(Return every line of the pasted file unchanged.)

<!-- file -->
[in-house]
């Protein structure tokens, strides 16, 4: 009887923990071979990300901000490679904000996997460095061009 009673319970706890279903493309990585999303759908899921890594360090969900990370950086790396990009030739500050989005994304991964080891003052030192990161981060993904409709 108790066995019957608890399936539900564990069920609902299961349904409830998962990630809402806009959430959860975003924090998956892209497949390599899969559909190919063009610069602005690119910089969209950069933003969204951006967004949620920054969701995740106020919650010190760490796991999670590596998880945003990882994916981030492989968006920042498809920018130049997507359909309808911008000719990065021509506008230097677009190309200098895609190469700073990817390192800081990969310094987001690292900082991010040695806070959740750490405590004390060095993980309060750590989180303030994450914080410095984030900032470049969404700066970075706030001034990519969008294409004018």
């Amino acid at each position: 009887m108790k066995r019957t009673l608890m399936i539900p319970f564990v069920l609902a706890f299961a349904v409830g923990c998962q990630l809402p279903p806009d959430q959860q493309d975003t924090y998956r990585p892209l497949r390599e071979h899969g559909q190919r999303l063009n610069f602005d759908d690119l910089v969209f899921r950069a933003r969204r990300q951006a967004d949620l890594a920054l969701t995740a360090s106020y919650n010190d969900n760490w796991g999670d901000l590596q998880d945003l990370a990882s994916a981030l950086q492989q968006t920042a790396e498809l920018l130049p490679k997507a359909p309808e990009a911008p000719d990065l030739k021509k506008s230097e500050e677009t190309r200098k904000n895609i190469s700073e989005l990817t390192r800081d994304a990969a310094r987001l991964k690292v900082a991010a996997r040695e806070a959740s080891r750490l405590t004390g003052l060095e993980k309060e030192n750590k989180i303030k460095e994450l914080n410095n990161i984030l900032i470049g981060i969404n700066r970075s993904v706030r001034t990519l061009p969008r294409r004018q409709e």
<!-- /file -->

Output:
[in-house]
């Protein structure tokens, strides 16, 4: 009887923990071979990300901000490679904000996997460095061009 009673319970706890279903493309990585999303759908899921890594360090969900990370950086790396990009030739500050989005994304991964080891003052030192990161981060993904409709 108790066995019957608890399936539900564990069920609902299961349904409830998962990630809402806009959430959860975003924090998956892209497949390599899969559909190919063009610069602005690119910089969209950069933003969204951006967004949620920054969701995740106020919650010190760490796991999670590596998880945003990882994916981030492989968006920042498809920018130049997507359909309808911008000719990065021509506008230097677009190309200098895609190469700073990817390192800081990969310094987001690292900082991010040695806070959740750490405590004390060095993980309060750590989180303030994450914080410095984030900032470049969404700066970075706030001034990519969008294409004018």
């Amino acid at each position: 009887m108790k066995r019957t009673l608890m399936i539900p319970f564990v069920l609902a706890f299961a349904v409830g923990c998962q990630l809402p279903p806009d959430q959860q493309d975003t924090y998956r990585p892209l497949r390599e071979h899969g559909q190919r999303l063009n610069f602005d759908d690119l910089v969209f899921r950069a933003r969204r990300q951006a967004d949620l890594a920054l969701t995740a360090s106020y919650n010190d969900n760490w796991g999670d901000l590596q998880d945003l990370a990882s994916a981030l950086q492989q968006t920042a790396e498809l920018l130049p490679k997507a359909p309808e990009a911008p000719d990065l030739k021509k506008s230097e500050e677009t190309r200098k904000n895609i190469s700073e989005l990817t390192r800081d994304a990969a310094r987001l991964k690292v900082a991010a996997r040695e806070a959740s080891r750490l405590t004390g003052l060095e993980k309060e030192n750590k989180i303030k460095e994450l914080n410095n990161i984030l900032i470049g981060i969404n700066r970075s993904v706030r001034t990519l061009p969008r294409r004018q409709e």